East Main Street
13-15 East Main Street
Originally this was the home of Joseph Hummel and Elizabeth Leebrich, both from Hummelstown, Joseph being the grandson of founder Frederick Hummel. They moved into the house in 1817, just after their marriage and operated a store in the eastern half until Joseph's death in 1852. It is known also as the "Mansion House." Carrie and Annie Hummel, daughters, ran the post office in this house from 1877 to 1885. Elizabeth passed away in 1890, and the Hummel heirs sold the property in 1927. In 1895 a drugstore was noted to be in the western portion of the first floor, and by 1945 it had been converted to two residences. This two-and-one-half-story limestone house is typically Georgian in its central hall plan, chimney gable ends, and five-bay facade. The shop window and door were modifications, probably when the entire building underwent a remodeling in 1890. At this time, a large front dormer, now removed, and ornate Victorian trim were added, as well as a modernization, providing running water and heat. A two-story stone carriage house/stable exists at the rear of this property, said to be constructed in 1790. This property is one of the finest examples of 19th Century stone architecture in Hummelstown.
East Main Street (On the Square)
This is noted to be the birthplace of Elizabeth Leebrich, wife of Joseph Hummel. Used as an inn, cabinet shop, furniture store, Karmany's Store, it has been the home of Bowser's Furniture and a funeral home since 1934.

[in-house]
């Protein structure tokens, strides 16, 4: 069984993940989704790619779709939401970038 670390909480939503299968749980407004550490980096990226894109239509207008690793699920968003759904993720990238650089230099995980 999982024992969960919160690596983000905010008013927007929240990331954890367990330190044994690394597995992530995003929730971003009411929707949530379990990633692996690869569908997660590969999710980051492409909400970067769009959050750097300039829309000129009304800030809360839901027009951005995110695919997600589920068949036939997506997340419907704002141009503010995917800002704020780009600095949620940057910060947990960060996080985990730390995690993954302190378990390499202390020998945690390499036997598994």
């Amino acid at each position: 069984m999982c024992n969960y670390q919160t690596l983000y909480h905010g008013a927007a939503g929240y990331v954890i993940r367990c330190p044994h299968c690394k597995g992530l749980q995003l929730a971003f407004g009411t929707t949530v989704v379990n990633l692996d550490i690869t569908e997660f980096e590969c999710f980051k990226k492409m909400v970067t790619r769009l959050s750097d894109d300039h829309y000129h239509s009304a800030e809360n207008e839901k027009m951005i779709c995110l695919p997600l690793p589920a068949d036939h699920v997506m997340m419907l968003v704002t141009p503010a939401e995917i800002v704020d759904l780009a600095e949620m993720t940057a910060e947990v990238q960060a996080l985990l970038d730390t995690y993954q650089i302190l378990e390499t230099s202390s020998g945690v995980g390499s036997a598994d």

This two-and-one-half-story Georgian stone building has undergone numerous changes. The present "Formstone" exterior covers earlier modification, including a store-front window and door. The eastern portion of the structure appears to be frame. Numerous additions in the rear of the property include an early stone, two-story addition on the west facade. Though covered, this building retains its stately Georgian form and roof shape.
Hauer's Department Store
9 East Main Street
The original one-story store was located next to the expanded building. This three-story structure, visible on the right, was built by Fred Blessing in the late 1890s as his store and his house. Blessing's house and store later underwent modifications to create a single edifice for Hauer's Department Store. Hauer's closed in 1972 after a long presence in Hummelstown.